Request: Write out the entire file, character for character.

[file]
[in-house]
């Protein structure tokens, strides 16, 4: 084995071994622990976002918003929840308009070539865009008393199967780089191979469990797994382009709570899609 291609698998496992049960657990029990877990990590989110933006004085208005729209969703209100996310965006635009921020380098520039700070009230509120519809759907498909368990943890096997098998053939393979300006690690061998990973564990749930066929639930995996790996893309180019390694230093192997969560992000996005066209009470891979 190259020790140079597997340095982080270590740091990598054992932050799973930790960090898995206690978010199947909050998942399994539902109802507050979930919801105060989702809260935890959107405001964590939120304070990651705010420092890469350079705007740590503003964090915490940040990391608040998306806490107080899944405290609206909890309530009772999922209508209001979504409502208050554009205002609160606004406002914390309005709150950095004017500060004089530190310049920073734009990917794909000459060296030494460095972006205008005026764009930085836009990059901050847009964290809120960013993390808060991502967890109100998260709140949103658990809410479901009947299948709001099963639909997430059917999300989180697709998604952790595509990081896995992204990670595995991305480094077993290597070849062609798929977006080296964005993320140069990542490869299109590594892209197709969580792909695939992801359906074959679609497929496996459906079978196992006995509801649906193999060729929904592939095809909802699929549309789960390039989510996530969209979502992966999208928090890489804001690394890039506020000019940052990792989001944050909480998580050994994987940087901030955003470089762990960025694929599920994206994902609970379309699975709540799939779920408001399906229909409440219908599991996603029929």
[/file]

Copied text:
[in-house]
């Protein structure tokens, strides 16, 4: 084995071994622990976002918003929840308009070539865009008393199967780089191979469990797994382009709570899609 291609698998496992049960657990029990877990990590989110933006004085208005729209969703209100996310965006635009921020380098520039700070009230509120519809759907498909368990943890096997098998053939393979300006690690061998990973564990749930066929639930995996790996893309180019390694230093192997969560992000996005066209009470891979 190259020790140079597997340095982080270590740091990598054992932050799973930790960090898995206690978010199947909050998942399994539902109802507050979930919801105060989702809260935890959107405001964590939120304070990651705010420092890469350079705007740590503003964090915490940040990391608040998306806490107080899944405290609206909890309530009772999922209508209001979504409502208050554009205002609160606004406002914390309005709150950095004017500060004089530190310049920073734009990917794909000459060296030494460095972006205008005026764009930085836009990059901050847009964290809120960013993390808060991502967890109100998260709140949103658990809410479901009947299948709001099963639909997430059917999300989180697709998604952790595509990081896995992204990670595995991305480094077993290597070849062609798929977006080296964005993320140069990542490869299109590594892209197709969580792909695939992801359906074959679609497929496996459906079978196992006995509801649906193999060729929904592939095809909802699929549309789960390039989510996530969209979502992966999208928090890489804001690394890039506020000019940052990792989001944050909480998580050994994987940087901030955003470089762990960025694929599920994206994902609970379309699975709540799939779920408001399906229909409440219908599991996603029929």